I have a friend who is in hiding, sort of. He is hiding from a bad relationship and has left the state. He left because his new spouse lives and works in another state, but he was glad to leave the state. He was really worried about the ex. Of course I know where he is because we keep in touch. From time to time I do various web based searches to see if I can find him and up till recently I was unable to locate him on the web. Pretty good considering how easy it is to find most anything on anybody.

Well the other day I was on MySpace (I know, but I have a brother in law in the military and he won't communicate any other way) and I decided to look up a couple of friends. As I was looking at some of their friends who do I see but my hiding friend. Right there in plain view for all the world to see. His name and location were all faked, but you can't hide your face on a picture. Again I had to go back to my "I just don't understand". All that work to hide and he was hiding in public. Needless to say I got in touch with him and informed him that he had been found and that he probably should put up a different picture.

Drug Dealer Found w/ Nuclear Weapon Data

This article from points out the ever continuing struggle security professionals face in securing data. We all know that it's impossible to secure everything to the point that we would like it. That is why we do Risk Analysis and then determine what we will protect and how we will protect it. It would be comforting to know that data that is classified as "Secret Restricted Data" is secured to the point that it can't be stolen, but it doesn't seem that is possible either.

Thursday, October 26, 2006

Rich Unknown Relatives

I can't tell you how many times I've received emails telling me about the death of a long lost relative or someone who could have been. It' amazing how many Willinghams that live over seas were rich and died with no known family. I'm just so lucky that the executor or their estate found me so I can become rich. Well me and the executor. Why is it that he or she gets more money than I do?

I bring this up because the other day I received a new phishing email. It's similar to the ones mentioned above. I'm sure all of us have gotten them. I'm just amazed that people actually fall for them, but this new one I got is pretty slick. I'm including the body just because it's so good.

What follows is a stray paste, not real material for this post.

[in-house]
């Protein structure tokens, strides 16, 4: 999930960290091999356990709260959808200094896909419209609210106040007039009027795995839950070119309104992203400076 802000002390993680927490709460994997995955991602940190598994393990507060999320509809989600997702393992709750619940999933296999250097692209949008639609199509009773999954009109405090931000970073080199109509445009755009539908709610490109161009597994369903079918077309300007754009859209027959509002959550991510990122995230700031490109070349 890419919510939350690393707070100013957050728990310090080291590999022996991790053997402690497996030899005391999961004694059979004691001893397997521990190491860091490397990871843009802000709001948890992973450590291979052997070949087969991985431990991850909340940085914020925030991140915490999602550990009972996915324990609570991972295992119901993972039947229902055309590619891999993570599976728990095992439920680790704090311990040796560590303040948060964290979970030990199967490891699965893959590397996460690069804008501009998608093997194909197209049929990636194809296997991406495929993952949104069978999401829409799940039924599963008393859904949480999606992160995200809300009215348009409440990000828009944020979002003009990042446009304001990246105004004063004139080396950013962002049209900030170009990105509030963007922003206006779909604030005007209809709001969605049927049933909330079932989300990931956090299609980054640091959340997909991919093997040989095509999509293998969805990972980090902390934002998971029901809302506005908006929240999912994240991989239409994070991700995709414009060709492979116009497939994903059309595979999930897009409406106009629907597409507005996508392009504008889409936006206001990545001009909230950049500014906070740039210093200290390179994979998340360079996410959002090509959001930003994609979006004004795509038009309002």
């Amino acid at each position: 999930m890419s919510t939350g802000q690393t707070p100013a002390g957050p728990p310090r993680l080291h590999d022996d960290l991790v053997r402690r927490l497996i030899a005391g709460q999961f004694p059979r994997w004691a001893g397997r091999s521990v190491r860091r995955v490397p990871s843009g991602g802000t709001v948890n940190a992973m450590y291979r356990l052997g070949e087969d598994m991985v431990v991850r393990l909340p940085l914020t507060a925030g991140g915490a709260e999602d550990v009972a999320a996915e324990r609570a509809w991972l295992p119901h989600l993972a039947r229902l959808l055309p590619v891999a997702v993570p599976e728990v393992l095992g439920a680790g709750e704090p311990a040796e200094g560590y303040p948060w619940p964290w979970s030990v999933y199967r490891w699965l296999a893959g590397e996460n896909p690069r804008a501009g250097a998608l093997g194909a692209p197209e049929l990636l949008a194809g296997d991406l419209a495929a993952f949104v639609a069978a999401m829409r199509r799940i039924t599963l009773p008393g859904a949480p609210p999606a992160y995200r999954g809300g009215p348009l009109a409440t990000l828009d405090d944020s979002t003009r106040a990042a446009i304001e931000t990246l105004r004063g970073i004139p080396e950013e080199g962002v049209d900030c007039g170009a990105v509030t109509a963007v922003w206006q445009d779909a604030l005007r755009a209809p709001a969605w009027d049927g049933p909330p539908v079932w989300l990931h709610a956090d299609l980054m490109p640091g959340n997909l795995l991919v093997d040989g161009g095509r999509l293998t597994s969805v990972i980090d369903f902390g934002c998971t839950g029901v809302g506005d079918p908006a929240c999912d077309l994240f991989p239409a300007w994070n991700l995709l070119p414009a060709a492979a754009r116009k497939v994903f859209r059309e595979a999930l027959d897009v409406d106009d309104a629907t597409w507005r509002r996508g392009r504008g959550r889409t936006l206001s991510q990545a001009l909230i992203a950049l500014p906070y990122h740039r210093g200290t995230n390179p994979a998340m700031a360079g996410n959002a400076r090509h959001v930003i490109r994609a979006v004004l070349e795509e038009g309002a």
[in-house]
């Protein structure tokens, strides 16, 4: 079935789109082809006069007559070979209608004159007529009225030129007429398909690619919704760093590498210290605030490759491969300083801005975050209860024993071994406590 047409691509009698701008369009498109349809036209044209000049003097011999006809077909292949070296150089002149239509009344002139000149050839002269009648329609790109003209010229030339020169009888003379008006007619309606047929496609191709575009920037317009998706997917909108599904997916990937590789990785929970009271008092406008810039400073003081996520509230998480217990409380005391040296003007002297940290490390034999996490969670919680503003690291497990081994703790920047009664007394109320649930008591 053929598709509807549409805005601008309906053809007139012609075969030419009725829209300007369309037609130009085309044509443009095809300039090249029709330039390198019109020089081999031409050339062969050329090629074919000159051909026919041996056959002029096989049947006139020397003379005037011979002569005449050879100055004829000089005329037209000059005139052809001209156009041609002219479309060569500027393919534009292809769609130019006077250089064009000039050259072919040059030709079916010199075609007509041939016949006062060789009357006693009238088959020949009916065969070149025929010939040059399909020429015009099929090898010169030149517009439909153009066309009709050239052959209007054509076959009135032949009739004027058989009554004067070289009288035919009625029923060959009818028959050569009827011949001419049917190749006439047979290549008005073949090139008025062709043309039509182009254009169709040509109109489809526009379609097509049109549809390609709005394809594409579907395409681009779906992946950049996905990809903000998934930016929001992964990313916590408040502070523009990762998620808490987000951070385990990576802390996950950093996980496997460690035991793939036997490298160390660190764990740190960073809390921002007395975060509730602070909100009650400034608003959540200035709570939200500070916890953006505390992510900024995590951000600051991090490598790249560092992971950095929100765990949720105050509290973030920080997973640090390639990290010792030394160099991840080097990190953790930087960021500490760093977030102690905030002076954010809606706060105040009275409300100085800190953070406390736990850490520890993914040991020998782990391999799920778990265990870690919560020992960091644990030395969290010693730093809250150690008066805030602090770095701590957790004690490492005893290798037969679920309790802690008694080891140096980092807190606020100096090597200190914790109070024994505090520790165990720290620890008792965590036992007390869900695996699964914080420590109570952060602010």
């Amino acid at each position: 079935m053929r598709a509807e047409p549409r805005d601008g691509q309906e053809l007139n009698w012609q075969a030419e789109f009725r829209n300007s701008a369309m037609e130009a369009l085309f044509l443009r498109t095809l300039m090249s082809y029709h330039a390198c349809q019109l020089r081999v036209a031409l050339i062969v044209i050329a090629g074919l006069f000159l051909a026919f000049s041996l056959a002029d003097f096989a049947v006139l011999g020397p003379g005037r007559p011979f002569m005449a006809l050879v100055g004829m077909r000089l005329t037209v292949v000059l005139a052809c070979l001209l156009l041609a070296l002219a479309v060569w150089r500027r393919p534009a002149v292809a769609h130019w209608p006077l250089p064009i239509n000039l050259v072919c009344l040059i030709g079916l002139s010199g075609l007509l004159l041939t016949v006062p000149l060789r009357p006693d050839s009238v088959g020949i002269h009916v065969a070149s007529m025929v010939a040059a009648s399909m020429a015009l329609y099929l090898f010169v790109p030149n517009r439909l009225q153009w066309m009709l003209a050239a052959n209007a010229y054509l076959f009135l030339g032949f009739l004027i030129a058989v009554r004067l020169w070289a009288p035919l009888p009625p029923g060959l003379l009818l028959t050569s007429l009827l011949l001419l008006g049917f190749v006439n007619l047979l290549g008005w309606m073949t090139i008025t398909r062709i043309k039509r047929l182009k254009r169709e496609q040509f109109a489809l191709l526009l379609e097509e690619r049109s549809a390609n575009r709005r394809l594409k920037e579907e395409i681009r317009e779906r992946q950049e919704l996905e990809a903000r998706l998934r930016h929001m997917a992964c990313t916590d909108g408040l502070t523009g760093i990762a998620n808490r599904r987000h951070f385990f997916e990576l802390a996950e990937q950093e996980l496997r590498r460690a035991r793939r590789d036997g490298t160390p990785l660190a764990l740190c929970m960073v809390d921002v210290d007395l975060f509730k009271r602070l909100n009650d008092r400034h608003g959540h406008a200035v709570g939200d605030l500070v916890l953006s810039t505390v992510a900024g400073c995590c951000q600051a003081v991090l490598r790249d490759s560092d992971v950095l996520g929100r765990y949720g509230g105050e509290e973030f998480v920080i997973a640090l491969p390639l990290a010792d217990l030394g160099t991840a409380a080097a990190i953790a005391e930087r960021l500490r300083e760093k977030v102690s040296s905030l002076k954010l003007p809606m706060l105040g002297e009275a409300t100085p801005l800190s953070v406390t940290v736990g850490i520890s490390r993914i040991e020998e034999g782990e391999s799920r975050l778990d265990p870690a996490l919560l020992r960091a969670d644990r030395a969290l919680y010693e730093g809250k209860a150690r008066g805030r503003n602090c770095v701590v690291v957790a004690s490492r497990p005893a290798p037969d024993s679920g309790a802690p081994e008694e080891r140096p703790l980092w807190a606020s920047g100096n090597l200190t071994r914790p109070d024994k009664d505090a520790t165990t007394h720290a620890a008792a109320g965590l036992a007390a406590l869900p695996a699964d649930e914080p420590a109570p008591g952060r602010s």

Dear Friend,

I'm happy to inform you about my success in getting those funds transferred under the cooperation of a new partner from paraguay . Presently I'm in paraguay for investment projects with my own share of the total sum. Meanwhile, I didn't forget your past efforts and attempts to assist me in transferring those funds despite that it failed us some how.
Now contact my secretary in nigeria, her name is VIVIAN OBASI on ask her to send you the total of $450.000.00 which I kept for your compensation for all the past efforts and attempts to assist me in this matter in the past. I appreciated your efforts at that time very much.So feel free and get in touch with my secretary VIVIAN OBASI and instruct her where to send the amount to you.
Please do let me know immediately you receive it so that we can share the joy after all the sufferness at that time. In the moment, I’m very busy here because of the investment projects which me and the new partner are having at hand.Finally, remember that I had forwarded instruction to the secretary on your behalf to receive that money, so feel free to get in touch with VIVIAN OBASI she will send the amount to you without any delay.
sanetor John E Williams Esq

How many people that have received the rich, familyless, dead guy email and didn't fall for it will fall for this? Even if you don't believe the first one this one is almost too easy not to follow through on. Pretty slick.

Wednesday, October 25, 2006


This article on brings up some interesting fodder for thought. Security professionals realize that technology just isn't doing the job when it comes to protecting our resources so we should focus more on user training. But wait, we learned long ago that user training was a waste of time in many cases. So we spent more money on technology that isn't doing the job. Now we hire more security professionals to help but there aren't enough good security pros out there. Now we are left with entrusting our junior guys with the task of securing our networks. But they don't have the skills so we have to get them trained and certified. And it keeps going round and round.

There is good news in all of this.

  1. We improve the security awareness of the end users (I can dream can't I).
  2. We improve the technology.
  3. We improve the security of the company through implementing 1 and 2.
  4. We improve the skills of those who are in the field.
  5. We improve ourselves by getting better positions in the field.
  6. We improve each other by sharing what we have learned via blogging, podcast, etc..
This is all part of the cycle of how this world works. We can make the best out of it and improve or we can let it run us over and lose ground. I know that I only looked at the "bright" side of this but I'm in a good mood this morning and didn't want to start off with a negative post. This cycle reminds me of one of my favorite songs by Dan Fogelberg that has a similar theme. In it he says: